Clearly, this does not threaten the very existence of libraries: they remain at the heart of the system, connecting people and information in ways no other service can. Unfortunately and very clearly as well, this game of hide-and-seek forced on libraries is detrimental to their image among users and decision makers.
Changes in publishing
Publishers also face the problem of invisibility, but in their case it has taken a different form, to be linked with the new methods of sharing research. The first piece of evidence is the adoption of green open access, driven by the need for current and relevant information. It was especially apparent when I was an undergraduate biochemistry student: scientists repeatedly expressed their need to circulate findings quickly, while graduates and younger researchers stressed how important up-to-date information is for competitive applications. The world needs an acceleration in the diffusion of research and sharing preprints seems to be a step towards fulfilling that need. Similarly to the issue raised previously for libraries, this is not a threat to the publishing activity in and of itself: preprints will keep becoming postprints, because publications federate communities of researchers around a legacy of scholarly practices. However, preprints do not circulate this legacy since they lack the visual and editorial context of the postprint. They are the hallmarks of the publisher’s identity but they are simply absent in this crucial step of early diffusion.
Related to an other aspect of sharing, a second change is coming with academic social networks. Using the codes of web 2.0, these services put the researcher’s need for community interaction first. Leveraging new metrics and relying on the tried and true mechanisms of reputation, influence and leadership, they amplify the voices of individuals over the publications they appear in. For now, no such platform has managed to upend the whole world of scientific information. But if these new players do not necessarily aim to be the be-all and end-all in this system, their ambition to be the major interface for the research community is a clear challenge to the publishers’ role and visibility.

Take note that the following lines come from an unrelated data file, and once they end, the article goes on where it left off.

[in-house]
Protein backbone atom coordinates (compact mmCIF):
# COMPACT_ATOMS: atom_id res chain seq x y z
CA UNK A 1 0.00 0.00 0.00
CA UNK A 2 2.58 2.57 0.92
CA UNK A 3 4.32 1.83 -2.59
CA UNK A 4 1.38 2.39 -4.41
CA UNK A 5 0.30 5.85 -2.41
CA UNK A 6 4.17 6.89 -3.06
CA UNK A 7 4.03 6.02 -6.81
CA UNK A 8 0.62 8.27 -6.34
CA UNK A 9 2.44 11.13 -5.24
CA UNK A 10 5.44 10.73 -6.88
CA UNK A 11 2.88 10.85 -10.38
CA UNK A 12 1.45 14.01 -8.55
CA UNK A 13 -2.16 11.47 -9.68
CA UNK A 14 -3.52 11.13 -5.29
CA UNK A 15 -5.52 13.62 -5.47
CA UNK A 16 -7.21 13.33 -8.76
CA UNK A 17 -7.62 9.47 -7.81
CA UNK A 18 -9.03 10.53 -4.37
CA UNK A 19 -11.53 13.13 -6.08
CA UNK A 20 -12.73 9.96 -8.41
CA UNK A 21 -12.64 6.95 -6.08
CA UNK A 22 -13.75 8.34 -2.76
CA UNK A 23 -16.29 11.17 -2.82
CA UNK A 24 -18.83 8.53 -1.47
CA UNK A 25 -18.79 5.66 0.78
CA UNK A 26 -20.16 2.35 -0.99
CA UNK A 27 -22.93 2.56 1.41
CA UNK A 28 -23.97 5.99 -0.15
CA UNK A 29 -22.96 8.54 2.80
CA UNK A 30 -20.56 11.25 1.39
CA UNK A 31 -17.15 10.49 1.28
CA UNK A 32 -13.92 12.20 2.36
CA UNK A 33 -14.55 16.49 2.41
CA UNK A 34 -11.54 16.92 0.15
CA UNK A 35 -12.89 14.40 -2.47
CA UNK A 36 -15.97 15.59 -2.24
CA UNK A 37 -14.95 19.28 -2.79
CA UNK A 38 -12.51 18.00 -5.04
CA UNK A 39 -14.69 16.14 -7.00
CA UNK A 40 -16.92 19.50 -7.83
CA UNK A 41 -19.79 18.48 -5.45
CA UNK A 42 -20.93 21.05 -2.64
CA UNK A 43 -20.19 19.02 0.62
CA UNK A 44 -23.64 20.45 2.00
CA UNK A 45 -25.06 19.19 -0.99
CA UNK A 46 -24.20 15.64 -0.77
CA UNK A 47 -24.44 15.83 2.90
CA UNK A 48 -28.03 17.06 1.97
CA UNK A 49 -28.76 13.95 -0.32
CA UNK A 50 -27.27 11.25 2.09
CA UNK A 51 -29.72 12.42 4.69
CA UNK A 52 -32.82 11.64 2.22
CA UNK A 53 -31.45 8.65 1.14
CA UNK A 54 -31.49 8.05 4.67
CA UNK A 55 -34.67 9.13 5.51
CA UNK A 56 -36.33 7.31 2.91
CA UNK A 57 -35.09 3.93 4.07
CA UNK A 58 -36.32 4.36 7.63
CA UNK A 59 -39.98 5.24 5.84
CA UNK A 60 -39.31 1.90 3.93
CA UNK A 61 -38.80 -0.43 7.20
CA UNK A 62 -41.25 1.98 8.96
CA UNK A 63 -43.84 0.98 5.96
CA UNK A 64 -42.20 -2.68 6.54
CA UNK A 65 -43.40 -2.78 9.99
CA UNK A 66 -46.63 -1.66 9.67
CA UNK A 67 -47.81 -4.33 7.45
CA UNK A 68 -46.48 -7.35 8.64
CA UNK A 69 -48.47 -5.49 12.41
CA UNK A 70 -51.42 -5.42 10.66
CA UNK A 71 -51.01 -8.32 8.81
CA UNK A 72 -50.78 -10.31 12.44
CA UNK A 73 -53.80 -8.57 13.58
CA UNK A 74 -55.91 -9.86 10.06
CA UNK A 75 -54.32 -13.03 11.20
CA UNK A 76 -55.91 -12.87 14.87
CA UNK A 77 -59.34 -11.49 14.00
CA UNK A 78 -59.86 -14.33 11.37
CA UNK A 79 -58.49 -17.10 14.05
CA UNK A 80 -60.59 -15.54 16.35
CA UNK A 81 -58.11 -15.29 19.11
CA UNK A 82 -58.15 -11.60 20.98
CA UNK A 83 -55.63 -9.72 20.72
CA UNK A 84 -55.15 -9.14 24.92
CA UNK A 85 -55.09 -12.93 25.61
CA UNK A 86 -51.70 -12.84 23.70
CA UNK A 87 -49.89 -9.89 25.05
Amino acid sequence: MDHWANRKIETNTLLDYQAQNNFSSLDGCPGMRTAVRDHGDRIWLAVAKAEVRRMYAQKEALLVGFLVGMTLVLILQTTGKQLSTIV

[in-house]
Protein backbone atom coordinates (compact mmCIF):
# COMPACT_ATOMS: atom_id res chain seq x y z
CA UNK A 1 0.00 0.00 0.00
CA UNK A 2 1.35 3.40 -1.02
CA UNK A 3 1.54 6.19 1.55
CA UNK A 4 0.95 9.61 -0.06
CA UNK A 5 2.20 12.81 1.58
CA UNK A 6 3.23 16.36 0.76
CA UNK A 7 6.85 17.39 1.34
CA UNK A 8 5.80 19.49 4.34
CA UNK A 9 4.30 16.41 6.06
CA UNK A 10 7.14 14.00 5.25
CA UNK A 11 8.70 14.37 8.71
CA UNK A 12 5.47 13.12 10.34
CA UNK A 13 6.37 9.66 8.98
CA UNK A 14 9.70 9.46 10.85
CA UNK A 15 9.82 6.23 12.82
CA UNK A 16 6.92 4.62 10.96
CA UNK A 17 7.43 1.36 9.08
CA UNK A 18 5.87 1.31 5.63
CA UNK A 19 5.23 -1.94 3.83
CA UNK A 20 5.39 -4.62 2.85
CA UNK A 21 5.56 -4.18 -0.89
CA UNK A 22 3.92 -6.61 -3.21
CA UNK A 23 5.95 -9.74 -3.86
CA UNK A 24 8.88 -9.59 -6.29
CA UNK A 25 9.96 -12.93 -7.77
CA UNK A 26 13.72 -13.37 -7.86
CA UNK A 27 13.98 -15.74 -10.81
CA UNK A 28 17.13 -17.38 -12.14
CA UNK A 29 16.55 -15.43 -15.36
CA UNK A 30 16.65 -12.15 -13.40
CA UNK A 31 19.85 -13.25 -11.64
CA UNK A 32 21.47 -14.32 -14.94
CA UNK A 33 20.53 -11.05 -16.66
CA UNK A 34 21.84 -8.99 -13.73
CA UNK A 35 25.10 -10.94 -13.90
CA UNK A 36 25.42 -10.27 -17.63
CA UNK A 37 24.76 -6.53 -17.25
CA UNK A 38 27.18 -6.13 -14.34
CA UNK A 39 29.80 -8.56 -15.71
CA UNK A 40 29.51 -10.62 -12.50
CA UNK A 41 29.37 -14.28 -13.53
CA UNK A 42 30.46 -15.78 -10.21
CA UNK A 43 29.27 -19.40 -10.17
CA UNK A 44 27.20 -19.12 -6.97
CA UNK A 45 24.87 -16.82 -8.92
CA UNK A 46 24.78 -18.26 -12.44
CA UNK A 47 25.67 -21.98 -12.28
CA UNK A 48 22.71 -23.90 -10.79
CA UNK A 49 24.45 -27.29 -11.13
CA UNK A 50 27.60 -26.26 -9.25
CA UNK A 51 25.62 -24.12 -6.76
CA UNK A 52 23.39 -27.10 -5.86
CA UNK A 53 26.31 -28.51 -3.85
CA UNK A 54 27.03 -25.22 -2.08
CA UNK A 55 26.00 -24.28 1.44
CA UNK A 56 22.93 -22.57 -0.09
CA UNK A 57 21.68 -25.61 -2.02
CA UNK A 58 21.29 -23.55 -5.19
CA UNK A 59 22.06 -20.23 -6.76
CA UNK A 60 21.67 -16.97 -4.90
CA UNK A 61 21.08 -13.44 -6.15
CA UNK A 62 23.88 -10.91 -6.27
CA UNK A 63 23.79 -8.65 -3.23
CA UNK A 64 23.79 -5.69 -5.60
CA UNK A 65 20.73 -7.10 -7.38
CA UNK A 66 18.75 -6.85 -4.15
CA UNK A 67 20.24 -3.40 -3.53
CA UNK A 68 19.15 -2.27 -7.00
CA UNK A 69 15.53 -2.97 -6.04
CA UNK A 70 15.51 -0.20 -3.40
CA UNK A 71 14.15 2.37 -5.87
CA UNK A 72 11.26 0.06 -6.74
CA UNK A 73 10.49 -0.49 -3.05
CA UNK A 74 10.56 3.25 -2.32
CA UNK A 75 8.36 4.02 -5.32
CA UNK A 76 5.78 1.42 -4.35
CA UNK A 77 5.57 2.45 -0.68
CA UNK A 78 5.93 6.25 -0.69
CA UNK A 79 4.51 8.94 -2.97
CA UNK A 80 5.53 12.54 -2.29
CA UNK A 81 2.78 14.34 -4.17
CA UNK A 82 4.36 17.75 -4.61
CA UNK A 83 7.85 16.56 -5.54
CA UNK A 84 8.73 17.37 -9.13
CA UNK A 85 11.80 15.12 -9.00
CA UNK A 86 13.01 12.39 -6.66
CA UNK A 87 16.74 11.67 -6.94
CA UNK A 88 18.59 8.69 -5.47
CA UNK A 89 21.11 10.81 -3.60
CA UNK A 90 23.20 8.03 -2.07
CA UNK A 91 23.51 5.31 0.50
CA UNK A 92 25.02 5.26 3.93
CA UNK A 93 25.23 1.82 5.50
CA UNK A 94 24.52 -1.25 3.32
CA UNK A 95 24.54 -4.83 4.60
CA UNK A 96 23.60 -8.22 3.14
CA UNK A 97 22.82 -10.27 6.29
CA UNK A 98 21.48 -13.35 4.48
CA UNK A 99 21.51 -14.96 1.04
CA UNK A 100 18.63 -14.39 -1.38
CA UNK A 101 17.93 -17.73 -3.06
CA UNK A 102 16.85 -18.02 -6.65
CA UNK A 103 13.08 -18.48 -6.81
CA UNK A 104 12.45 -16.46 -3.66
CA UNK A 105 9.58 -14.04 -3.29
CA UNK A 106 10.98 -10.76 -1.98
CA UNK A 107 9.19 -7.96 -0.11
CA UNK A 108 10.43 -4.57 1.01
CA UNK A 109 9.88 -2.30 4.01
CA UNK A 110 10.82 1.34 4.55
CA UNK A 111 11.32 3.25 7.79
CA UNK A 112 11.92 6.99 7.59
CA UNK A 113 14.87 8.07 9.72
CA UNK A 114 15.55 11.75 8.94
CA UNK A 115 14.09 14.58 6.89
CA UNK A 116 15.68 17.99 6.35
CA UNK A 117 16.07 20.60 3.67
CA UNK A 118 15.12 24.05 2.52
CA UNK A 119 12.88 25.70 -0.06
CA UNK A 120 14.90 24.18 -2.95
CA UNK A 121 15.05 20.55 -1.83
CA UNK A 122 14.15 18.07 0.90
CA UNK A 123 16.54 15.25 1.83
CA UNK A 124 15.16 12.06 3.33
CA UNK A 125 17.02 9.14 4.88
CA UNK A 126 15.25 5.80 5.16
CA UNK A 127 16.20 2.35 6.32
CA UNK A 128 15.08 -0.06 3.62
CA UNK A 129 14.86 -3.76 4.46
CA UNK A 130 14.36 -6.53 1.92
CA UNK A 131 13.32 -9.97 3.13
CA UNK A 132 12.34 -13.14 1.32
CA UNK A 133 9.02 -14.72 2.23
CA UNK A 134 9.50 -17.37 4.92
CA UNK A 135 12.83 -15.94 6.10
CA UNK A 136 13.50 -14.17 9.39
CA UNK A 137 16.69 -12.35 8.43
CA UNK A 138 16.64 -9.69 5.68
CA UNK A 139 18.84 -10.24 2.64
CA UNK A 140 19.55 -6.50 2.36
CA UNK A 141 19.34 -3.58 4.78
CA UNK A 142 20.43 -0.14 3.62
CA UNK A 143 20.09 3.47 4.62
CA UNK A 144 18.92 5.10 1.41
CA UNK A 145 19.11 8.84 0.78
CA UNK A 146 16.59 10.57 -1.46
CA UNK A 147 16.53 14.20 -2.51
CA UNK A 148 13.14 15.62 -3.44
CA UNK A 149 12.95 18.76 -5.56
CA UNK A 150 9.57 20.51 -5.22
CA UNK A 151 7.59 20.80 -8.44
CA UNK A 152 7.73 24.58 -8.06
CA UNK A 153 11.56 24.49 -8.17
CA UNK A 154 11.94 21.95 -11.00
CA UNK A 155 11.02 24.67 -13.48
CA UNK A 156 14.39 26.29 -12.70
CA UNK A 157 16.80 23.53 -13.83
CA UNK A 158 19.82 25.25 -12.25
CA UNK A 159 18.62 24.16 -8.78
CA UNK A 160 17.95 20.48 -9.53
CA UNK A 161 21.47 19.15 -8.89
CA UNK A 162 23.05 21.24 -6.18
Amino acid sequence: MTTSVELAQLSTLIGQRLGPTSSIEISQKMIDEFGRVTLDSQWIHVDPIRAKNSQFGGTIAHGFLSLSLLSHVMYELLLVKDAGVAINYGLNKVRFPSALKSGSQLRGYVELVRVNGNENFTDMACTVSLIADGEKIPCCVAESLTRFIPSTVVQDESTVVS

The evolution of technology has brought changes to the way librarians and publishers engage with people or facilitate people engaging with each other. New players have been quicker to turn these changes into models, establishing themselves at the top of a hierarchy based on visibility. This strongly challenges the value of traditional providers of knowledge; the error would be to think it also means their end.
The solution to this invisibility problem is to remember that technology is shaped by how we use it, not the other way. Trying to define both problems and solutions solely through technology will not work. What will work is stepping outside of the box to come up with fresh processes, design new interactions, develop different uses… How libraries and publishers adapt in the coming years does not depend on what they believe technology allows them to do but on such resourceful reinvention of their model.